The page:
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Tuesday, 13 May 2014
Page: 2431


Senator SCULLION (Northern TerritoryMinister for Indigenous Affairs and Leader of The Nationals in the Senate) (16:01): I rise to support the motion, and I also rise to speak as a fellow senator reflecting on the enormous contribution made in this place by Brian Richard William Harradine, who was born in 1936 and who sadly passed away on 14 April 2014. I am sure that all of us here concur with the sentiment that a truly bright light was extinguished from private and public life on his passing. I offer my sincere condolences on behalf of the National Party and the government to his spouse and the rich legacy he leaves behind in his children, stepchildren and grandchildren.

I want to start off by noting that, as many have said, Mr Harradine was a humble man. His battles were never about seeking to draw attention to himself, even if political attention was never far from him. His battles were always about others, in keeping with his deep Christian beliefs and convictions. Whilst his views were not considered to have been fashionable by some, he has been universally respected on all sides of politics and beyond. This is because he followed his internal moral road map without wavering.

If I can draw on the words of our former Prime Minister, John Howard, who spoke at Brian Harradine's funeral. He said:

It's an indication that when you make a contribution to public life that's based on integrity, it crosses the political divide …

In an entry in The Companion to Tasmanian History, Wendy Rimon describes Mr Harradine as starting off as a 'union official and politician', even if this is not how most people remember him. This was prior to his parting with the Labor Party in 1975 because of his fierce anticommunist views and his association with social conservatives. After his departure from the Labor Party, the Father of the Senate, as he came to be called, served as an Independent—and there was no-one who was more fiercely independent in thought and conscience, as well as conduct, than Brian Harradine, serving in that capacity for 30 years, the longest-serving Independent senator since Federation.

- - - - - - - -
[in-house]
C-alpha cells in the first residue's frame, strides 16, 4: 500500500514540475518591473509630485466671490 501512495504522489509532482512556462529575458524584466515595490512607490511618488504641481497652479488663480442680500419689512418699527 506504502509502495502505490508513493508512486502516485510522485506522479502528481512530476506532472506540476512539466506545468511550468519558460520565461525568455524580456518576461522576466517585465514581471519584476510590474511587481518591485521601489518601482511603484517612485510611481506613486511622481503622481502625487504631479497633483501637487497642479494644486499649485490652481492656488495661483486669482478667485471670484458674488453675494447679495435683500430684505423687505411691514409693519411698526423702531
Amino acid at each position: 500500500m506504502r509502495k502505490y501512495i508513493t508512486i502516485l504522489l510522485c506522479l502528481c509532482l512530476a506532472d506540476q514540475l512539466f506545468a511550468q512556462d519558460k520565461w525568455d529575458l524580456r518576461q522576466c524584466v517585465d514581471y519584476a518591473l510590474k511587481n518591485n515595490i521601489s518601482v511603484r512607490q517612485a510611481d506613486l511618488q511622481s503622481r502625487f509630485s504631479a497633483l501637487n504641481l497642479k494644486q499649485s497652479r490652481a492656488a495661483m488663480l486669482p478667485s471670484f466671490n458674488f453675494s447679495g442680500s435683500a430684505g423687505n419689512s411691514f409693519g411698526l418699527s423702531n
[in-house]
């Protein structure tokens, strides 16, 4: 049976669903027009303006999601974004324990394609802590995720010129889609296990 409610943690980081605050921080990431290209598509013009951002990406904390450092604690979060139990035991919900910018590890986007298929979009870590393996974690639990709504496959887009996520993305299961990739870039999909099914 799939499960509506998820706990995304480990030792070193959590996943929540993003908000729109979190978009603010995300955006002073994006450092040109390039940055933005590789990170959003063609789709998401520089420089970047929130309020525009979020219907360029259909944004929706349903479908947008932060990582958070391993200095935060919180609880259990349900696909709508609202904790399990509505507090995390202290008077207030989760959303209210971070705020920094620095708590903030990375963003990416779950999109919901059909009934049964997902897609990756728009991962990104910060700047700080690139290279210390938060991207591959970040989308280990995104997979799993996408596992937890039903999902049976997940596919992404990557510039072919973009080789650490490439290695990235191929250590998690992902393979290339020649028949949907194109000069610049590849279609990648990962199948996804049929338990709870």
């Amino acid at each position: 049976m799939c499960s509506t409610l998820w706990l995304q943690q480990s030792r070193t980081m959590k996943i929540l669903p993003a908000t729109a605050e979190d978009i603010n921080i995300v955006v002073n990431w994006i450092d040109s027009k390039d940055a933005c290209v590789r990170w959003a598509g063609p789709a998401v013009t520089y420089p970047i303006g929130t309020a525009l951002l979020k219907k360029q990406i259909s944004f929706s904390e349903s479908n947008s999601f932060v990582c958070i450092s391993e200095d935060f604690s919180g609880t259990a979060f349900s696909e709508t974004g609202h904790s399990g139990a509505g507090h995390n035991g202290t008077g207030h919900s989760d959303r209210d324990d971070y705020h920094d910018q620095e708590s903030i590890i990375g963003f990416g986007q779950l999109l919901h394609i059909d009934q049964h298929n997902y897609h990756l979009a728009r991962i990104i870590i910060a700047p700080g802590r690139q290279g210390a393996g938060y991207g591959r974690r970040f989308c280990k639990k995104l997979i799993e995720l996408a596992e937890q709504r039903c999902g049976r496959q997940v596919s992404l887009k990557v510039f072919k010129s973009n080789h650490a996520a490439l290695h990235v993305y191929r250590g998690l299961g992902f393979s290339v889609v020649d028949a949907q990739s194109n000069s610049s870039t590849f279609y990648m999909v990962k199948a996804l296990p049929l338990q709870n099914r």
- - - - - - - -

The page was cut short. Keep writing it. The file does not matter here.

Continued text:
While it is true that it is difficult to fully appreciate the profundity of his vision, and whilst I may not be able to do justice to the breadth of that vision, the common theme that informed all his battles in this place was a sense of community service. This was reflected in his commitment to the state of Tasmania as the patron of Tasmanian jobs and families, despite his having hailed originally from South Australia. It was no mean feat that he managed to secure a $350 million cash deal for Tasmania, which he negotiated in return for his vote on the partial sale of Telstra.

Of particular interest to me was his role in brokering the Wik native title agreement. He was pivotal in the Wik native title legislation because he feared an election based on race, something he could not countenance. And it should be remembered that it was not Mr Harradine who gave ground in those difficult and protracted negotiations; it was in fact the then government. Mr Harradine was not one to give ground when he firmly believed in something.

Mr Harradine was also a great negotiator, whether it was on the parliamentary stage or indeed in dealing with Indigenous people, for whom he had a deep respect and care. He was always motivated by securing their interests. He was not only the Father of the Senate but a father figure for the most vulnerable and marginalised in our society.

In this place he served on many committees, bringing to bear his indomitable style founded on conviction and hard work. As I noted earlier, it would be difficult to go through all his achievements in public life. In terms of his personal life, his devotion to his family and those closest to him was immeasurable. His authenticity is sadly missed. Frugal with himself, he was generous with everyone else. It should not, however, be forgotten that, for all his seriousness and dedication to his work, Mr Harradine did have a sense of humour, and this dry humour was invariably aimed at himself. It was a truly beguiling trait that a man with so much talent and power refused to take himself seriously.

Brian Harradine, may you rest in peace—a peace you justly deserve. Vale, gentle soul.